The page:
Bison Chili

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Bison Chili

Serves 6 | Prep Time: 15 minutes | Cook Time: 1 hour


Bison is loaded with lean high quality protein. It’s a nice change away from beef if you’re ever wanting that change. Perfect for the cold weather.


  • 4 cups (1L) water (or bone broth) 
  • 3 large or 6 medium ancho chiles 
  • 2 dried guajillo chiles 
  • 2 canned chipotle chiles in adobo 
  • 6 tablespoons olive oil, divided 
  • 3 pounds ground bison, or grass fed ground beef 
  • Kosher salt 
  • 2 onions, small diced 
  • 5 garlic cloves, smashed 
  • 1 tablespoon ground cumin 
  • 2 teaspoons dried oregano 2
  •  tablespoons tomato paste (I like the ones in the tooth paste tube for ease of use) 
  • 1 12-oz. bottle hard cider or lager-style beer (or equivalent amount in water) 
  • One 3″ cinnamon stick (or 1 teaspoon ground) 2
  • bay leaves 4 cups (1L) water 
  • 2 15.5-oz. cans cannellini beans, drained, rinsed 
  • 1 cup plain coconut yogurt ( or Greek yogurt) 
  • 2 tablespoons apple cider vinegar or fresh lime juice (from 1–2 limes) 
  • Handful of cilantro leaves and stems, finely chopped 
  • 1 bunch of chives, minced 
  • Freshly ground black pepper
  • To serve: casava or tortilla chips and/or steamed rice

Chef Tips

Manage your time. Plan this one on a day you can allocate an extra 30 minutes. The little extra time will set you up for a quick meal later in the week. If you don’t be needing all of it feel free to freeze some. The chipotle chiles add heat to the chili. If you’re averse to heat just omit it entirely or go with a little hot smoked paprika for less spice.



Bring broth to a simmer in a large Dutch oven or other heavy pot. Meanwhile, remove and discard stems from ancho and guajillo chiles. Tear flesh into a few pieces, letting seeds fall out. Transfer to a blender. Add hot broth and cover blender; let sit until chiles are softened, about 10 minutes. Add chipotle chiles and blend on high speed until smooth, about 1 minute; set aside. 

Step 2 

Heat 2 tablespoons olive oil in same pot over medium-high. Add the bison to pot and smash down with a wooden spoon to flatten against surface of pot and break into smaller clumps. Season all over with salt. Cook, undisturbed, until underside is browned, top side is no longer pink, and most of the liquid is cooked off, 8–10 minutes. Using a slotted spoon, transfer to a plate. Repeat with some more olive oil and remaining bison.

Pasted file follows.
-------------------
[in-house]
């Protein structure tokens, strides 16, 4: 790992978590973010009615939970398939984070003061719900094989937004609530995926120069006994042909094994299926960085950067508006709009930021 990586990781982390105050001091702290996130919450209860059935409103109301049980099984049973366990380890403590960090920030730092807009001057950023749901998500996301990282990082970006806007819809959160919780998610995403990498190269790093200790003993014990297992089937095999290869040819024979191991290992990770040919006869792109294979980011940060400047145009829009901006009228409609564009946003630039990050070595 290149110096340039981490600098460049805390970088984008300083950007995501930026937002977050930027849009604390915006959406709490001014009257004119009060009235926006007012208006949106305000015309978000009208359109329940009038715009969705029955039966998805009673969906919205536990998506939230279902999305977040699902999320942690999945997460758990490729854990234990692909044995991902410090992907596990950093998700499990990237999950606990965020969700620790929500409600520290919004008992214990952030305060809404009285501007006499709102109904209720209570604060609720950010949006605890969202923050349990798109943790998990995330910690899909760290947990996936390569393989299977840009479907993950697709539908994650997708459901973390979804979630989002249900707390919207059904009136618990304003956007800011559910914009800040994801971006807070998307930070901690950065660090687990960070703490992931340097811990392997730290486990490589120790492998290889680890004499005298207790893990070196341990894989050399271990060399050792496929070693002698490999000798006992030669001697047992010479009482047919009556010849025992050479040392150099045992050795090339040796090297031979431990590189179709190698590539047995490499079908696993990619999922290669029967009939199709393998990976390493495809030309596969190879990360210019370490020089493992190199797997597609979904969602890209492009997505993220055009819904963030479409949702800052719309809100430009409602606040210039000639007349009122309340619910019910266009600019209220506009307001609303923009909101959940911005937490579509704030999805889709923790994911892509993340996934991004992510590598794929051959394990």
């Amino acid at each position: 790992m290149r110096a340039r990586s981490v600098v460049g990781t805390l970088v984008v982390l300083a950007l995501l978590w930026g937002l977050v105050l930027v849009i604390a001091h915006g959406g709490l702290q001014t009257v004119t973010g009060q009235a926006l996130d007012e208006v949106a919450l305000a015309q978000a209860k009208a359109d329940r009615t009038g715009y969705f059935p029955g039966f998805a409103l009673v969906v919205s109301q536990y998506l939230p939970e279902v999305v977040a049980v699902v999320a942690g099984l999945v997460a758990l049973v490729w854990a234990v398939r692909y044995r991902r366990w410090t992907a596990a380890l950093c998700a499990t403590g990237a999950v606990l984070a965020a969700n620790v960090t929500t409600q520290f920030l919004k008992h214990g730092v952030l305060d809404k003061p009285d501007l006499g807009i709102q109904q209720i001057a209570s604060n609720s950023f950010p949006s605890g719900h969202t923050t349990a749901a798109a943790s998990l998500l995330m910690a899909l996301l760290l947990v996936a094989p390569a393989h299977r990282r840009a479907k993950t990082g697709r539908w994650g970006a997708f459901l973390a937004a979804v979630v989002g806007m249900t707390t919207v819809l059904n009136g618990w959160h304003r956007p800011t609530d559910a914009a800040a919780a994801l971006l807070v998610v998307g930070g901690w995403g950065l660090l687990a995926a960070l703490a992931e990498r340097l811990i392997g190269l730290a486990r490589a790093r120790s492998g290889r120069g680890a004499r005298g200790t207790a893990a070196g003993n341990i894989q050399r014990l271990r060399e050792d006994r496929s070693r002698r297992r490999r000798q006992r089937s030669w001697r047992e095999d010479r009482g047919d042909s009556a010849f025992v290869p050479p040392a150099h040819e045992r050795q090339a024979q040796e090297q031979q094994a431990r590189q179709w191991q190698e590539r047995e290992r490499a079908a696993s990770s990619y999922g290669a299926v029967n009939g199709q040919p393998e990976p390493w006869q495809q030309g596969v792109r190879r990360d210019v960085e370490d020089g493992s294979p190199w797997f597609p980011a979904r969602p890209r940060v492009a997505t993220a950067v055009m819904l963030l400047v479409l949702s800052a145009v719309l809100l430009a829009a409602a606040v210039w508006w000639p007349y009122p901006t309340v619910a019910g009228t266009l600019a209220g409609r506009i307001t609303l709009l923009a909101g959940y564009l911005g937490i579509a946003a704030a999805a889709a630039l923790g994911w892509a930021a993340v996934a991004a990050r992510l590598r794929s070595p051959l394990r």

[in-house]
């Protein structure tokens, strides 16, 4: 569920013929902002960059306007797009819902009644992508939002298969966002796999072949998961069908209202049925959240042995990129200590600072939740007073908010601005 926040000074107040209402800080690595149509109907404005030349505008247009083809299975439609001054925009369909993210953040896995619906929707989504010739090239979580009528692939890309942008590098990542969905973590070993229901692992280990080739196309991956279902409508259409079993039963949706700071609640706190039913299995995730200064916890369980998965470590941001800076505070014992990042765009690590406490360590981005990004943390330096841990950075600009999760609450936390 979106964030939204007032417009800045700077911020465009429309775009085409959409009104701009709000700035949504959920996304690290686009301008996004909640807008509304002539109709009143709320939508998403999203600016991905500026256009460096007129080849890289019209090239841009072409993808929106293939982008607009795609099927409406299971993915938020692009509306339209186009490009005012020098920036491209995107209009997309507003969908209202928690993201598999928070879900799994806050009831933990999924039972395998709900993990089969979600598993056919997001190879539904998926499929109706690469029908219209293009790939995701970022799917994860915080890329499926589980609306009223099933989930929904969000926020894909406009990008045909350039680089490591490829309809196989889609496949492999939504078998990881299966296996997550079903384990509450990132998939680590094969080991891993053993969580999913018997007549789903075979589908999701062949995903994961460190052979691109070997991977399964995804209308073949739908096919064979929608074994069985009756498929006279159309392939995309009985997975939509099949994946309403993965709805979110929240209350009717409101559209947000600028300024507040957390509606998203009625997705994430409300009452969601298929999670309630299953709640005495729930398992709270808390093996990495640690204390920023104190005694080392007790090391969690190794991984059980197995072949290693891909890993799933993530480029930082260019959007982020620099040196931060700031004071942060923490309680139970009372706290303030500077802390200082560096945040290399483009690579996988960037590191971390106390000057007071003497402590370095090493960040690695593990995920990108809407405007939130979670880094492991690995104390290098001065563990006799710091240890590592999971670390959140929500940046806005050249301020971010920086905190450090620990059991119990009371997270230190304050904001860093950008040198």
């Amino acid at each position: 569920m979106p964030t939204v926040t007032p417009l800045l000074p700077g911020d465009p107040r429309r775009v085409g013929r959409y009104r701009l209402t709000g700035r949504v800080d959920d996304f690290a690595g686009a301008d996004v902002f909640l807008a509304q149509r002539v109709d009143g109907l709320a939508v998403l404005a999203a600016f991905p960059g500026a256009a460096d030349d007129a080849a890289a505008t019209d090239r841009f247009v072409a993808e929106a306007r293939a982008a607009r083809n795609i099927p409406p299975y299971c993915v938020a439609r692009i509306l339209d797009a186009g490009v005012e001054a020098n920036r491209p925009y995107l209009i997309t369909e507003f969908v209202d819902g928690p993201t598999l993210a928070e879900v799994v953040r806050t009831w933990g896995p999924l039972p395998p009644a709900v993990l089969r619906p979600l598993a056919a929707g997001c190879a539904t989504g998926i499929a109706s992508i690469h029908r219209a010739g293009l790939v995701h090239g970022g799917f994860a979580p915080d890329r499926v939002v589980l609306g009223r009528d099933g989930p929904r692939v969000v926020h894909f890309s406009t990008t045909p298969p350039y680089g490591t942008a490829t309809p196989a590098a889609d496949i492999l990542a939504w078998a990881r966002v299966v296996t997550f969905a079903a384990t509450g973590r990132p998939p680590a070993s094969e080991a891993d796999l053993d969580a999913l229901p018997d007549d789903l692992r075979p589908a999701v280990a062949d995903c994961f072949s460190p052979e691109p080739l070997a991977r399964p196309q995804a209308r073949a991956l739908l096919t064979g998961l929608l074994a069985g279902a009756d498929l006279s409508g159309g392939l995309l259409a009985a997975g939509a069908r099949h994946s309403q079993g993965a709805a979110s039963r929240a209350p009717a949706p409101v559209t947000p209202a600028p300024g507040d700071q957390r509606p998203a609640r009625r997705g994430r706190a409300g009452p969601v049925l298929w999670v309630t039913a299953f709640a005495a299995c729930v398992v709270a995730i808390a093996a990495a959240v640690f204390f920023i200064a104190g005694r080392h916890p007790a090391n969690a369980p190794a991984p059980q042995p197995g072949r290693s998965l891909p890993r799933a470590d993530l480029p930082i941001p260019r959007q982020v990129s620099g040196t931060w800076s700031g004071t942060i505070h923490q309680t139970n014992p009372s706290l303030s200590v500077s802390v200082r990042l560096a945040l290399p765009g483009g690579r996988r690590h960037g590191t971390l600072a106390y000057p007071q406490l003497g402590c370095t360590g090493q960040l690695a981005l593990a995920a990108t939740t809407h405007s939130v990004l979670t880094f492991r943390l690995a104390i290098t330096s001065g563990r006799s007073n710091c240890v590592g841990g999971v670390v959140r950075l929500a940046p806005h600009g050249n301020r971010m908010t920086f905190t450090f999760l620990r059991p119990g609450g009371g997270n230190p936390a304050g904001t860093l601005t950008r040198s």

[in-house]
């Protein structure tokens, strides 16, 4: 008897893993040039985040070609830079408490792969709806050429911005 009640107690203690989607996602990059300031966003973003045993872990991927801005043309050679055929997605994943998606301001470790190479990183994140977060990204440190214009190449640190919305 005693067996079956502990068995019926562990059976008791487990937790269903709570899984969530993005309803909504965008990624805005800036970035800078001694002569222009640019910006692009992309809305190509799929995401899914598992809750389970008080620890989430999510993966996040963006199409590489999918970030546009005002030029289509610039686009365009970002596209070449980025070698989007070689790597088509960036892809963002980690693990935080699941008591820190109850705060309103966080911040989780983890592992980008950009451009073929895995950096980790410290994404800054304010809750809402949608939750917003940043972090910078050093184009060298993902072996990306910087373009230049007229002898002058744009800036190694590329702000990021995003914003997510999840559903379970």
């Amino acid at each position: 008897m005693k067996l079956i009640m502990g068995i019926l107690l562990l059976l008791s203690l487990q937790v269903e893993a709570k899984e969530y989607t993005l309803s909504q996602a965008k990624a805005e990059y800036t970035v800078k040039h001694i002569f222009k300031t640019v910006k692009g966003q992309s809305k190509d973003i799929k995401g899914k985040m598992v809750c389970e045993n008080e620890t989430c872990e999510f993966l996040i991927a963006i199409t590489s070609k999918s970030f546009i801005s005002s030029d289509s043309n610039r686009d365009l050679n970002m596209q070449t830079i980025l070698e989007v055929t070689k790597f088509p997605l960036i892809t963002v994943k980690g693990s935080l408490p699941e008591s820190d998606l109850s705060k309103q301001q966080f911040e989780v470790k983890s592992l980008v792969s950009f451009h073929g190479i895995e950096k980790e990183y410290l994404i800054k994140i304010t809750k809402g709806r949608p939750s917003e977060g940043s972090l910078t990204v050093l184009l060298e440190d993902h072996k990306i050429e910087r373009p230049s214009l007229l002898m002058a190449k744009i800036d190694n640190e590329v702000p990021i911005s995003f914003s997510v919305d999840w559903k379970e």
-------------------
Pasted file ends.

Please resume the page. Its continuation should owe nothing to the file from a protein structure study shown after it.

Step 3 

Heat remaining 2 tablespoons of oil in same pot over medium heat. Add onions and garlic; season with salt and stir to combine. Cover pot and cook, stirring occasionally, until onions are translucent, very soft, and starting to brown around the edges, 10–12 minutes. Add cumin and oregano and cook, stirring frequently, until fragrant and sizzling, about 1 minute. Add tomato paste and cook, stirring to coat vegetables, until paste darkens slightly, about 1 minute. Add in bison. Add in cider (if using), cinnamon, and bay leaves and scrape up any brown bits stuck to bottom of pot (if you’re not using cider, skip this step and increase water in next step to 5 cups). Bring to a lively simmer and cook, stirring occasionally, until liquid is mostly reduced, about 5 minutes. 

Step 4 

Add reserved chile purée and beans. Add 4 cups water to blender, swish around to loosen any remaining purée, then pour into pot; season with salt. Bring to a boil, reduce heat to medium-low, and gently simmer, partially covered and stirring occasionally, until liquid is thickened and very flavorful, about 30 minutes.


Step 5

Meanwhile, stir coconut yogurt, lime juice, and cilantro in a small bowl to combine. Season to taste with salt. 

Step 6 

Taste chili and season with salt and pepper if needed. Remove from heat and fish out cinnamon stick (if used previously) and bay leaves. Divide chili among bowls. Top with a dollop of yogurt-lime sauce. Serve with cassava chips if using.